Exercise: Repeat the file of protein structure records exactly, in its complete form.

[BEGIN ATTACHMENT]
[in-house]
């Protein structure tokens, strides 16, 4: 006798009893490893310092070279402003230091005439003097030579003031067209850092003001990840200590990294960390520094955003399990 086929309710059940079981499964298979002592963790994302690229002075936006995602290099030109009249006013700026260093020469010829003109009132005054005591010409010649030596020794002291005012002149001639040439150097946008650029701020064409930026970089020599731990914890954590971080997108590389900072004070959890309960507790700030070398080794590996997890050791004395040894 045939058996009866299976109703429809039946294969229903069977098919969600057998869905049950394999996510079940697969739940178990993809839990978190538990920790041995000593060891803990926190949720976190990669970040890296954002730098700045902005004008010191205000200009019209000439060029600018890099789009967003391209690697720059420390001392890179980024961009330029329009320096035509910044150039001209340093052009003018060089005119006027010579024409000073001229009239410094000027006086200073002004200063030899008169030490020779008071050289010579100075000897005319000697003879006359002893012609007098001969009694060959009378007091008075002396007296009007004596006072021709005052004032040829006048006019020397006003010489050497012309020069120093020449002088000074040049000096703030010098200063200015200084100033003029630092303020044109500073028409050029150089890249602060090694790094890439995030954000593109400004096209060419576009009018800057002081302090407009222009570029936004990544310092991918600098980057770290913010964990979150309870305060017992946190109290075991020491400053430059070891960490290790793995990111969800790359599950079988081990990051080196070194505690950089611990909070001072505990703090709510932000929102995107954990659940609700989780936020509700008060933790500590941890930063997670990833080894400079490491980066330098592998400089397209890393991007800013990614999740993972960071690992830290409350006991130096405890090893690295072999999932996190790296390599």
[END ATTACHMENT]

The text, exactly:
[in-house]
């Protein structure tokens, strides 16, 4: 006798009893490893310092070279402003230091005439003097030579003031067209850092003001990840200590990294960390520094955003399990 086929309710059940079981499964298979002592963790994302690229002075936006995602290099030109009249006013700026260093020469010829003109009132005054005591010409010649030596020794002291005012002149001639040439150097946008650029701020064409930026970089020599731990914890954590971080997108590389900072004070959890309960507790700030070398080794590996997890050791004395040894 045939058996009866299976109703429809039946294969229903069977098919969600057998869905049950394999996510079940697969739940178990993809839990978190538990920790041995000593060891803990926190949720976190990669970040890296954002730098700045902005004008010191205000200009019209000439060029600018890099789009967003391209690697720059420390001392890179980024961009330029329009320096035509910044150039001209340093052009003018060089005119006027010579024409000073001229009239410094000027006086200073002004200063030899008169030490020779008071050289010579100075000897005319000697003879006359002893012609007098001969009694060959009378007091008075002396007296009007004596006072021709005052004032040829006048006019020397006003010489050497012309020069120093020449002088000074040049000096703030010098200063200015200084100033003029630092303020044109500073028409050029150089890249602060090694790094890439995030954000593109400004096209060419576009009018800057002081302090407009222009570029936004990544310092991918600098980057770290913010964990979150309870305060017992946190109290075991020491400053430059070891960490290790793995990111969800790359599950079988081990990051080196070194505690950089611990909070001072505990703090709510932000929102995107954990659940609700989780936020509700008060933790500590941890930063997670990833080894400079490491980066330098592998400089397209890393991007800013990614999740993972960071690992830290409350006991130096405890090893690295072999999932996190790296390599």